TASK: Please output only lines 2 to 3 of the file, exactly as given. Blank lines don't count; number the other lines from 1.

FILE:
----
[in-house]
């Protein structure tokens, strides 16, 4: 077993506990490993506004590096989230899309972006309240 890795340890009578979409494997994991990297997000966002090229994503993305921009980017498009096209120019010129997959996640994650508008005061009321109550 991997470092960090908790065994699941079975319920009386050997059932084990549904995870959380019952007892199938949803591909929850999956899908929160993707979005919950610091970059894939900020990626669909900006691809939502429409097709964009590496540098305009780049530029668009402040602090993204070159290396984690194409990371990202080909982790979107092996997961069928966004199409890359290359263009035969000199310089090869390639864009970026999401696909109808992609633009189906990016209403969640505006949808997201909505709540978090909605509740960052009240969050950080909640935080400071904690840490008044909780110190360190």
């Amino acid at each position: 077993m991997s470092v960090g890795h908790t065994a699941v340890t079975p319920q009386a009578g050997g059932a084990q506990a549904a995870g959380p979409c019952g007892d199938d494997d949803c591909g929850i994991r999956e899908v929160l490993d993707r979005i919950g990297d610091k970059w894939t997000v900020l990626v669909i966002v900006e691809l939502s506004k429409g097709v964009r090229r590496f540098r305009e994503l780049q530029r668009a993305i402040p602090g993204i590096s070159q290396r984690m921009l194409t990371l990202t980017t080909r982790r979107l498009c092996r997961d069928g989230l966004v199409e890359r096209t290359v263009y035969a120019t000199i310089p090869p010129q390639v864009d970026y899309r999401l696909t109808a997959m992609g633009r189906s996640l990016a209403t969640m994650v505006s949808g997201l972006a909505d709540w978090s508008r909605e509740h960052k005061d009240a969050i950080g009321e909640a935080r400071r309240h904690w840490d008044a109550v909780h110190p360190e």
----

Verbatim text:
């Protein structure tokens, strides 16, 4: 077993506990490993506004590096989230899309972006309240 890795340890009578979409494997994991990297997000966002090229994503993305921009980017498009096209120019010129997959996640994650508008005061009321109550 991997470092960090908790065994699941079975319920009386050997059932084990549904995870959380019952007892199938949803591909929850999956899908929160993707979005919950610091970059894939900020990626669909900006691809939502429409097709964009590496540098305009780049530029668009402040602090993204070159290396984690194409990371990202080909982790979107092996997961069928966004199409890359290359263009035969000199310089090869390639864009970026999401696909109808992609633009189906990016209403969640505006949808997201909505709540978090909605509740960052009240969050950080909640935080400071904690840490008044909780110190360190």
């Amino acid at each position: 077993m991997s470092v960090g890795h908790t065994a699941v340890t079975p319920q009386a009578g050997g059932a084990q506990a549904a995870g959380p979409c019952g007892d199938d494997d949803c591909g929850i994991r999956e899908v929160l490993d993707r979005i919950g990297d610091k970059w894939t997000v900020l990626v669909i966002v900006e691809l939502s506004k429409g097709v964009r090229r590496f540098r305009e994503l780049q530029r668009a993305i402040p602090g993204i590096s070159q290396r984690m921009l194409t990371l990202t980017t080909r982790r979107l498009c092996r997961d069928g989230l966004v199409e890359r096209t290359v263009y035969a120019t000199i310089p090869p010129q390639v864009d970026y899309r999401l696909t109808a997959m992609g633009r189906s996640l990016a209403t969640m994650v505006s949808g997201l972006a909505d709540w978090s508008r909605e509740h960052k005061d009240a969050i950080g009321e909640a935080r400071r309240h904690w840490d008044a109550v909780h110190p360190e």